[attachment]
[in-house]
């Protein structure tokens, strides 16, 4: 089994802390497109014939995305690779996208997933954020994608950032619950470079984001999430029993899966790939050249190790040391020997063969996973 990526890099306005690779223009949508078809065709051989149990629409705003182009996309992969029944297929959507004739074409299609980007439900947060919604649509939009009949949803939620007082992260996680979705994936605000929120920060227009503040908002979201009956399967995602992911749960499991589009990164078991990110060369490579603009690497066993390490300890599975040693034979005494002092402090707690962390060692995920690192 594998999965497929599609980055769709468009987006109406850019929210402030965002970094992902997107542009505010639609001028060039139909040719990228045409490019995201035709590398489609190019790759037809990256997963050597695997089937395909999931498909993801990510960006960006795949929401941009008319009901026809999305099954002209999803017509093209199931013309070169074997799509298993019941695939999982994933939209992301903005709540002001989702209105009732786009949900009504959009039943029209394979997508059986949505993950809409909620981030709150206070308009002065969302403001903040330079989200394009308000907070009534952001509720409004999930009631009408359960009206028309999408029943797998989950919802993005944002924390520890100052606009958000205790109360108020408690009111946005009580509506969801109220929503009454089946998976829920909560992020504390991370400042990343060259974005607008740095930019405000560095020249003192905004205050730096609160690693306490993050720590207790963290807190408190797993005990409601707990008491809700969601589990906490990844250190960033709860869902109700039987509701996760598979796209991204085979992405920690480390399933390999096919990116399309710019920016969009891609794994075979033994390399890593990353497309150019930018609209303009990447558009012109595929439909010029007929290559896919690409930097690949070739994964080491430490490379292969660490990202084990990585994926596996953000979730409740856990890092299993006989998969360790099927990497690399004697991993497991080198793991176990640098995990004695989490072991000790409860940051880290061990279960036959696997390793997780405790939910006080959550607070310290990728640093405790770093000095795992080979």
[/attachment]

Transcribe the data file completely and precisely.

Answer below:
[in-house]
């Protein structure tokens, strides 16, 4: 089994802390497109014939995305690779996208997933954020994608950032619950470079984001999430029993899966790939050249190790040391020997063969996973 990526890099306005690779223009949508078809065709051989149990629409705003182009996309992969029944297929959507004739074409299609980007439900947060919604649509939009009949949803939620007082992260996680979705994936605000929120920060227009503040908002979201009956399967995602992911749960499991589009990164078991990110060369490579603009690497066993390490300890599975040693034979005494002092402090707690962390060692995920690192 594998999965497929599609980055769709468009987006109406850019929210402030965002970094992902997107542009505010639609001028060039139909040719990228045409490019995201035709590398489609190019790759037809990256997963050597695997089937395909999931498909993801990510960006960006795949929401941009008319009901026809999305099954002209999803017509093209199931013309070169074997799509298993019941695939999982994933939209992301903005709540002001989702209105009732786009949900009504959009039943029209394979997508059986949505993950809409909620981030709150206070308009002065969302403001903040330079989200394009308000907070009534952001509720409004999930009631009408359960009206028309999408029943797998989950919802993005944002924390520890100052606009958000205790109360108020408690009111946005009580509506969801109220929503009454089946998976829920909560992020504390991370400042990343060259974005607008740095930019405000560095020249003192905004205050730096609160690693306490993050720590207790963290807190408190797993005990409601707990008491809700969601589990906490990844250190960033709860869902109700039987509701996760598979796209991204085979992405920690480390399933390999096919990116399309710019920016969009891609794994075979033994390399890593990353497309150019930018609209303009990447558009012109595929439909010029007929290559896919690409930097690949070739994964080491430490490379292969660490990202084990990585994926596996953000979730409740856990890092299993006989998969360790099927990497690399004697991993497991080198793991176990640098995990004695989490072991000790409860940051880290061990279960036959696997390793997780405790939910006080959550607070310290990728640093405790770093000095795992080979």